The two architects of Australia's piracy regulation reform are at odds over who should pay for the scheme, separately calling on rights holders and ISPs to foot the bill.
Attorney-General George Brandis, who co-signed the Federal Government'son piracy with Communications Minister Malcolm Turnbull, has contradicted his lower house colleague on the issue saying ISPs should bear some of the cost of implementing a scheme to reduce piracy.
Brandis' comments come just days after Turnbull argued that the rights holders should be held financially liable for the costs associated with cracking down on piracy. Turnbull told Sky News:
"We've got to have a laser-like focus on the problem here. What is the problem? The problem is that valuable content is being stolen.
Who loses from that? The owners of the content.
The cost really should be where the loss occurs, and that of course is with the content owner.
A lot of people in the content industry say, why should they have to take people to court? Why shouldn't the ISPs just impose all the sanctions for them?
The ISPs on the other hand say, 'Hang on, if it's your valuable content being stolen, you're the one who is suffering the massive financial loss, surely it's up to you to take proceedings as you would if someone was shoplifting or stealing a car'."
However, Brandis contradicted Turnbull, saying that while "there is always going to be an issue about cost," the rights holders should not bear that cost alone.
"Obviously ISPs don't want to pay to make a contribution. Their argument is that, 'well, we're the innocent bystander'," Brandis told The Australian. "Well, they're not an innocent bystander because they are an unwitting facilitator ... We expect the ISPs to make a contribution to the cost of administrating the scheme. No side in this debate can pretend that it is uninvolved."
The question of the High Court's ruling in the case between AFACT and iiNet also reared its head, with Brandis and Turnbull at odds over the ramifications of the High Court ruling -- that ISPs should not be held accountable for the actions of their customers.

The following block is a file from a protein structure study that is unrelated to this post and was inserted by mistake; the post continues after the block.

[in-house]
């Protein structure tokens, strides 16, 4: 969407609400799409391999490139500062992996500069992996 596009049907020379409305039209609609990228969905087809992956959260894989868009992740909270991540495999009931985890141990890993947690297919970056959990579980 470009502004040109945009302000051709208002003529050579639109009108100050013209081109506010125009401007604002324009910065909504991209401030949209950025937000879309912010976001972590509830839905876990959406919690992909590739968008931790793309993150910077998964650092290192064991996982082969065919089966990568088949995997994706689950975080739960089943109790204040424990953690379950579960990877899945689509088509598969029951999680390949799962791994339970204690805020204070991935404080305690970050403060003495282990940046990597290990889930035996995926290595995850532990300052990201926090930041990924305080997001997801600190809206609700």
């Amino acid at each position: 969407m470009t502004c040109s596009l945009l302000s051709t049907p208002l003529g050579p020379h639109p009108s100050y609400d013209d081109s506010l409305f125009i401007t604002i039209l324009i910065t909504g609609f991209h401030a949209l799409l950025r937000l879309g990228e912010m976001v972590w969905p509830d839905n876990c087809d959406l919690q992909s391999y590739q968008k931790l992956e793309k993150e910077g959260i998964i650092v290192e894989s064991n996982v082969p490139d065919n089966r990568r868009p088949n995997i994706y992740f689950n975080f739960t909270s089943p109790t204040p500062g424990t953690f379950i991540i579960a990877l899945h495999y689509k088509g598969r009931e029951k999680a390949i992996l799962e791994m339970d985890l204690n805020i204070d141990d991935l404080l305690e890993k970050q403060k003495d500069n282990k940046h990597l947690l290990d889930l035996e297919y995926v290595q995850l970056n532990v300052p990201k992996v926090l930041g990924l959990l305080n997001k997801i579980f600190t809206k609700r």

For his part, Turnbull stood by his previous comments that the decision was the correct one to make.
"What the rights owners were saying about iiNet was that they were saying, 'If we tell you that somebody is breaching our copyright, you iiNet have the obligation at your expense to write to them, to warn them, and then to terminate your contract with them'," he said. "The court felt that was unreasonable. I think that was correctly decided on the law as it stands."
However Brandis has now claimed that the decision has had negative implications in the ongoing industry response to piracy.
"I don't want to question the legal reasoning of the judges, but the unfortunate outcome of the iiNet case is that it has taken a lot of pressure off the ISPs to come to the table," he said. "But the government is determined to step into the policy gap left by the iiNet case, and if need be, we will legislate."
When it comes to the responsibilities of rights holders, Turnbull argued that they needed to be prepared to defend their copyright in court, no matter the public perception. "Rights owners are not keen on taking people to court because it doesn't look good, because it's bad publicity," he said. "But it is absolutely critical. Rights owners have got to be prepared to actually roll their sleeves up and take on individuals. They've got to be prepared to sue people -- sue mums and dads and students who are stealing their content. They can't expect everybody else to do that for them."